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This paper argues that, contrary to most interpretations, e.g., those of Reid, Popkin and Passmore, Hume is not a sceptic with regard to reason. The argument of Treatise I, IV. i, of course, has a sceptical conclusion with regard to reason, and a somewhat similar point is made by Cleanthes in the Dialogues. This paper argues that the argument of Treatise I, IV. i is parallel to similar arguments in Bentham and Laplace. The latter are, as far as they go, sound, and so is Hume’s. But the limitations of all mean that they cannot sustain a general argument against reason. Hume the historian is quite aware of these limitations. So is Hume the philosopher. A careful examination of the other references in the Treatise to the argument of I, IV. i reveals that Hume not only rejects but constructs a sound case against accepting the sceptical conclusion, arguing that reason can indeed show the sceptic’s argument to be unreasonable. A close reading of the Dialogues shows that Hume there also draws the same conclusion. The thrust of the paper is to go some way towards showing that it is a myth that Hume is a pyrrhonian sceptic.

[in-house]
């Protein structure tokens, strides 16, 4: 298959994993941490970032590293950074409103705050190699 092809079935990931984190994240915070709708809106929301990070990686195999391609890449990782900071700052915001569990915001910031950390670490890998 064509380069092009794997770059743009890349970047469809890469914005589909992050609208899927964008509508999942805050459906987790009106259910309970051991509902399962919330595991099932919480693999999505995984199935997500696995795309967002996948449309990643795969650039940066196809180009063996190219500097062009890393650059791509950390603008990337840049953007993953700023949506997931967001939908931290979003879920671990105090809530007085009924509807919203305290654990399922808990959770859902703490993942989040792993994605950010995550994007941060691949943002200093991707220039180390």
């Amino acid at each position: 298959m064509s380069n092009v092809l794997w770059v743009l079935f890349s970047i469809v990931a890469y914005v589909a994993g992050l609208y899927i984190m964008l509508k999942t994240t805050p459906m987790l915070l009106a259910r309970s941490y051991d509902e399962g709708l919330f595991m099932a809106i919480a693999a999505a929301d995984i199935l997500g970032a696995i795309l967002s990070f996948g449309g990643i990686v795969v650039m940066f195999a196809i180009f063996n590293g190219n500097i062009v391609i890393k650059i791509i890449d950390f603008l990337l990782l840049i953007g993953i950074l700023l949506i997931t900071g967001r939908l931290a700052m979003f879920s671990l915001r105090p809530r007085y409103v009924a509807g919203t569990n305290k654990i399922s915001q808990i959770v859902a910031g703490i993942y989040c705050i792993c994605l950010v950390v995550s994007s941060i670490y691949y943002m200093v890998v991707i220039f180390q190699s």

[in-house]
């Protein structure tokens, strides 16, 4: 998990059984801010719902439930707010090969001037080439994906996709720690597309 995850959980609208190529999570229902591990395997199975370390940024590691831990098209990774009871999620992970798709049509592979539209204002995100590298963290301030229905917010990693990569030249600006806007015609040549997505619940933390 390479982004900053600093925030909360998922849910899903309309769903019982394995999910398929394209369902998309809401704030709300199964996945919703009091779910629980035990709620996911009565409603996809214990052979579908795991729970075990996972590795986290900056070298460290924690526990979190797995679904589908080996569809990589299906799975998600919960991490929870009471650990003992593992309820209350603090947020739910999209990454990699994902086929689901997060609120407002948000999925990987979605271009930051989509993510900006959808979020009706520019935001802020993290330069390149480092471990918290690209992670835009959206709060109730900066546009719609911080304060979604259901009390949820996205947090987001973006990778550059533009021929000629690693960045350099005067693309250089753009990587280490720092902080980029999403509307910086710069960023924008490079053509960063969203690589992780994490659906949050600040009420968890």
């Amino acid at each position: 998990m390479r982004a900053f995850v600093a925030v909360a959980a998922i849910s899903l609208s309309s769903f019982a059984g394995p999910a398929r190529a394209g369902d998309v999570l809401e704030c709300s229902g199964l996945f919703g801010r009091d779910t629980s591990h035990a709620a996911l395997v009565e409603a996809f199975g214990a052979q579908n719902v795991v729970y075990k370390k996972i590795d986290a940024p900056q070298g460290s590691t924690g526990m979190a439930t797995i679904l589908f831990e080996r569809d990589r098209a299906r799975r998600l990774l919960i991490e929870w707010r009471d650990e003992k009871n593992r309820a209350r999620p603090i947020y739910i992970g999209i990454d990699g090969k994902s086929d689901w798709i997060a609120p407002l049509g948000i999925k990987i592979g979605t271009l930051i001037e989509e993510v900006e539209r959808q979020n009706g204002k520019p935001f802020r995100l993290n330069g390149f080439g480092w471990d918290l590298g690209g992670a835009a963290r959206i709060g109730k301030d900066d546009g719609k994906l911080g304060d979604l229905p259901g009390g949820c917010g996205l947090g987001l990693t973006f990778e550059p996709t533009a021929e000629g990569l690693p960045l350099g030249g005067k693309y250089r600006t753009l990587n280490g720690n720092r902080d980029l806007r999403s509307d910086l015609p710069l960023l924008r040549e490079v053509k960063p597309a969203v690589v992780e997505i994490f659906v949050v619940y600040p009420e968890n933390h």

20. Philosophy Research Archives: Volume > 10
Gregory Mellema

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In this paper it is argued that educational aims be approached as states of affairs susceptible of analysis in terms of means and ends. An educator’s various aims, in this way, can be classified according to the means-end relationship they bear to one another. This approach, which stands squarely in the tradition of Aristotle and enjoys little support among contemporary educational theorists, is defended from objections by R.S. Peters, a popular and influential proponent of an alternative approach.